The Final Order and Decree cannot be entered until 90 days have passed since the other party was served with the paperwork (if you filed together as Petitioner and Co-Petitioner, it would be 90 days from the date of filing).
Even if you are both in complete agreement before the 90-day period has expired, the Court cannot enter the Final Order or Decree before this time has passed.
Initial Status Conference:
The Initial Status Conference is typically held with a Family Court Facilitator. The facilitator is not a judge and they cannot make decisions or issue orders in your case. The purpose of the Initial Status Conference is to check in with the parties and establish deadlines for each party to submit financial disclosures (if this has not already been done), schedule mediation, and temporary orders if needed.
Financial Disclosures are required by the Rules of Civil Procedure 16.2 and consist of two parts. A Sworn Financial Statement and an exchange of financial documents. While you will receive an initial deadline to exchange this information early in the case, you are also required to keep the information updated as changes occur, such as a change in employment, living situation, hours worked, daycare or school costs etc. Before a hearing or mediation, it is a good idea to review the Sworn Financial Statement to see if any changes or updates are needed. The judge or magistrate may refer to the Sworn Financial Statement in deciding how to divide property, allocate bills or spousal maintenance, so it is important that the information is accurate.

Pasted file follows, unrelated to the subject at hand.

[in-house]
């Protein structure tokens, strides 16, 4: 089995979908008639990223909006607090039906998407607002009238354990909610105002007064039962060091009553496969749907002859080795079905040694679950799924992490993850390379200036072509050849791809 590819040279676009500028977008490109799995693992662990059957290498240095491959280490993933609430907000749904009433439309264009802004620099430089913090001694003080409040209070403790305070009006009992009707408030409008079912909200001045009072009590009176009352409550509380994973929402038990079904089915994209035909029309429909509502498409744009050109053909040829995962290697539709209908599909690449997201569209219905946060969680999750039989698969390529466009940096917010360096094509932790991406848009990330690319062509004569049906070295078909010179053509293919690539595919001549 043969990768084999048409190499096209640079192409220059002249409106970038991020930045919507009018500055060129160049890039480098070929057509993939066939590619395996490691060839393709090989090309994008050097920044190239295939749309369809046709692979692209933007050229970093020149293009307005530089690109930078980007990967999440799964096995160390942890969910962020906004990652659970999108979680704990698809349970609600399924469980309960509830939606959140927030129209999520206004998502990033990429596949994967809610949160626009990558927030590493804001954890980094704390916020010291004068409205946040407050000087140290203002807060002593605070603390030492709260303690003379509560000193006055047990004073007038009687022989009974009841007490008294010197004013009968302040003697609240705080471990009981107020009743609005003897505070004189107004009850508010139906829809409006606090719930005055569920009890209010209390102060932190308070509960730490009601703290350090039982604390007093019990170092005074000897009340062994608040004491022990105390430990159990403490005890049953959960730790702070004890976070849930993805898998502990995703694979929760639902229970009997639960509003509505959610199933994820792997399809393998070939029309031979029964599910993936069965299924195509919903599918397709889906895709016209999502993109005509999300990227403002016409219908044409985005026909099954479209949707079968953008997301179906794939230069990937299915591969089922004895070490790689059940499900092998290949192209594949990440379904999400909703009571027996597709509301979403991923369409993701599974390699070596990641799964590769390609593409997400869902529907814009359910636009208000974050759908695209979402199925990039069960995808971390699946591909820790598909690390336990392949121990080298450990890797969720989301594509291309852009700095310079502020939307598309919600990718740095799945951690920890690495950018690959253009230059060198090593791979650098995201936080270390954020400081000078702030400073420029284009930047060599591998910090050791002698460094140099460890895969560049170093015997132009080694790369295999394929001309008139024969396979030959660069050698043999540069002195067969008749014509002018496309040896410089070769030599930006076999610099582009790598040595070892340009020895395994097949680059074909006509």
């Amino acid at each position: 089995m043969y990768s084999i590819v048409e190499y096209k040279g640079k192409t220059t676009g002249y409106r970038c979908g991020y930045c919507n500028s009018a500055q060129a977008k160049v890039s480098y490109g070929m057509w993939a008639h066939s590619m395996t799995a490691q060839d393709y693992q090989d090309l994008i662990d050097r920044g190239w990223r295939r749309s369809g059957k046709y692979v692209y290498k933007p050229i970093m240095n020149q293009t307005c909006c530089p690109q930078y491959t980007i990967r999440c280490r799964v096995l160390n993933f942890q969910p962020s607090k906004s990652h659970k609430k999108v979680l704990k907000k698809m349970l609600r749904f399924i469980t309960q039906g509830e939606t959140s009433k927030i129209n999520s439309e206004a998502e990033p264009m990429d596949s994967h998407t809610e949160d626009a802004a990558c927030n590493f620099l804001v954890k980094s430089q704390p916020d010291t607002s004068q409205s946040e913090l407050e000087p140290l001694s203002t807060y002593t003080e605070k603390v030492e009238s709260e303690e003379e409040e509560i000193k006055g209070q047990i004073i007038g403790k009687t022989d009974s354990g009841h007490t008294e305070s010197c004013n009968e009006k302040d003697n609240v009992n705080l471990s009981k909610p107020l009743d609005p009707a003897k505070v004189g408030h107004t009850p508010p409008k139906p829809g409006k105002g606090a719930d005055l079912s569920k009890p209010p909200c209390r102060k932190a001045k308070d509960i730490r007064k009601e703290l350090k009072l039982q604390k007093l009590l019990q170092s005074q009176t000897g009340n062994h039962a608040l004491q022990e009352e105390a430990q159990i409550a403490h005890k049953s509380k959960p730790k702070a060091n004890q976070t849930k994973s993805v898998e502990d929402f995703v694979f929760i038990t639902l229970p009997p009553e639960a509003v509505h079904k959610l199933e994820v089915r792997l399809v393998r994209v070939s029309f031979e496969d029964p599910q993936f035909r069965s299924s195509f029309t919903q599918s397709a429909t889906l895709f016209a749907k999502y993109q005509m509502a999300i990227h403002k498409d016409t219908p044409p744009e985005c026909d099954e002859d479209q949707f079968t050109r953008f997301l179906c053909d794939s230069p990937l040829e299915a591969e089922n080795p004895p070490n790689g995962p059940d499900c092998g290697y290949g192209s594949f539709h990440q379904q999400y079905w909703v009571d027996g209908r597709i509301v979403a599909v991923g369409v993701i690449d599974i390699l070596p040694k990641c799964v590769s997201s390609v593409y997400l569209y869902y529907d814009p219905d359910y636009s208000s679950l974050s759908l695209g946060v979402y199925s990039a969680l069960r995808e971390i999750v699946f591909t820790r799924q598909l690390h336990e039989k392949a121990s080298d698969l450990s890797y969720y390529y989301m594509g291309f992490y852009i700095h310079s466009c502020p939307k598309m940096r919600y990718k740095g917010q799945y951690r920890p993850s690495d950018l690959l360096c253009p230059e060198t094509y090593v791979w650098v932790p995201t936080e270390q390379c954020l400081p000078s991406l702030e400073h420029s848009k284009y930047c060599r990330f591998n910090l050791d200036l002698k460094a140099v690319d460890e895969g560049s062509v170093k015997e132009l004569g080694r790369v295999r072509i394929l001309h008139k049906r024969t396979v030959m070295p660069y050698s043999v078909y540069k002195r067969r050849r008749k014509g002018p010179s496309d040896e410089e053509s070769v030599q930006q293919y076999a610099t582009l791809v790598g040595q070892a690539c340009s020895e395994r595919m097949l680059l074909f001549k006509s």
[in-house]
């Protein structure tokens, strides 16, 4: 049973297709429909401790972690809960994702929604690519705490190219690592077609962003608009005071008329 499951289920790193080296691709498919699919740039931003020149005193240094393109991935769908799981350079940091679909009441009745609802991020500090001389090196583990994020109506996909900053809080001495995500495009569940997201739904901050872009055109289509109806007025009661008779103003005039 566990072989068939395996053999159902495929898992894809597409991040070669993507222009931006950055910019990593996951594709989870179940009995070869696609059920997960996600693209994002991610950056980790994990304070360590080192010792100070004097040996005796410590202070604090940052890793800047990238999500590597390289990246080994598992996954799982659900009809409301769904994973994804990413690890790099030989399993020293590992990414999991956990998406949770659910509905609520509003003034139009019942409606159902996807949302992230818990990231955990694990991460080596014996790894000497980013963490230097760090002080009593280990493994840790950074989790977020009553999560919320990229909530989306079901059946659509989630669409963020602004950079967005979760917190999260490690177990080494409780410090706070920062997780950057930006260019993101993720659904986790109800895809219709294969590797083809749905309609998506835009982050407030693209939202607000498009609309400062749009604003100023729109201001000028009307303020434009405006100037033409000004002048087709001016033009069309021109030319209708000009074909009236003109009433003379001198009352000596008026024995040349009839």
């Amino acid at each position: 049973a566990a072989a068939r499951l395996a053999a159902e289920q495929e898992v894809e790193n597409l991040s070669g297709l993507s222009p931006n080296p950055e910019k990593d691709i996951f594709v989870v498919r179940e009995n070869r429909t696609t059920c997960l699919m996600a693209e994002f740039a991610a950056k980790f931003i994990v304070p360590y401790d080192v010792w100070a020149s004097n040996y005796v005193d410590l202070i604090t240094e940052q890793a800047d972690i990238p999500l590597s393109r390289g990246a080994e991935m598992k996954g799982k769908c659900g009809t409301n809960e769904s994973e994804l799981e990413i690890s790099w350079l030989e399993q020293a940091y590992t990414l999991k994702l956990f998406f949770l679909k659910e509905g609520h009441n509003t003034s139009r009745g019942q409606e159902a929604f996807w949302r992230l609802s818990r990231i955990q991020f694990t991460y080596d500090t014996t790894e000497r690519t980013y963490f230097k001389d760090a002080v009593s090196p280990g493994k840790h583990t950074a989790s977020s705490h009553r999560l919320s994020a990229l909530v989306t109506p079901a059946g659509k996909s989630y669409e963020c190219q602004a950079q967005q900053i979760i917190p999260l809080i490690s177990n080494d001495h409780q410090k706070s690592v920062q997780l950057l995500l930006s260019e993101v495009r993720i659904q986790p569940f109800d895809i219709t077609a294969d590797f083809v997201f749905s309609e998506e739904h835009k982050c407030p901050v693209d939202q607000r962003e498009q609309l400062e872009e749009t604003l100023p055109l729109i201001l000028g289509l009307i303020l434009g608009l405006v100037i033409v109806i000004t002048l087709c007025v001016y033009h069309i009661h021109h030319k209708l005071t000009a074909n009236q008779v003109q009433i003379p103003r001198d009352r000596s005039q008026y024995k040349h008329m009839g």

The second part requires each party to disclose financial documents such as bank and credit card statements, pay stubs, and tax returns. A list of the documents can be found here.
The documents themselves are given to the other party (or opposing attorney) but are not filed with the Court. You do file a Certificate of Compliance listing the documents that were disclosed.
If you and your soon-to-be ex-spouse have minor children together, you will both be required to take a parenting class, “Children and Families in Transition.” The class can be taken in-person or online. Additional information can be found here.
Mediation is required before you can have a contested Final Orders hearing. You can schedule mediation through the Office of Dispute Resolution in the Court or request a private mediator. If you schedule through the Office of Dispute Resolution, you can usually schedule mediation at the initial Status Conference.
The purpose of mediation is to see if you can reach an agreement on any of the disputed issues before going to a contested Final Orders hearing. You are not required to reach any agreements at mediation. If all the issues are resolved at mediation, the mediator will prepare a Memorandum of Understanding outlining the agreement. This Memorandum of Understanding is binding once it is signed and will become the Court’s order in your case, so it is important to make sure you understand, and are comfortable with, the terms of the agreement.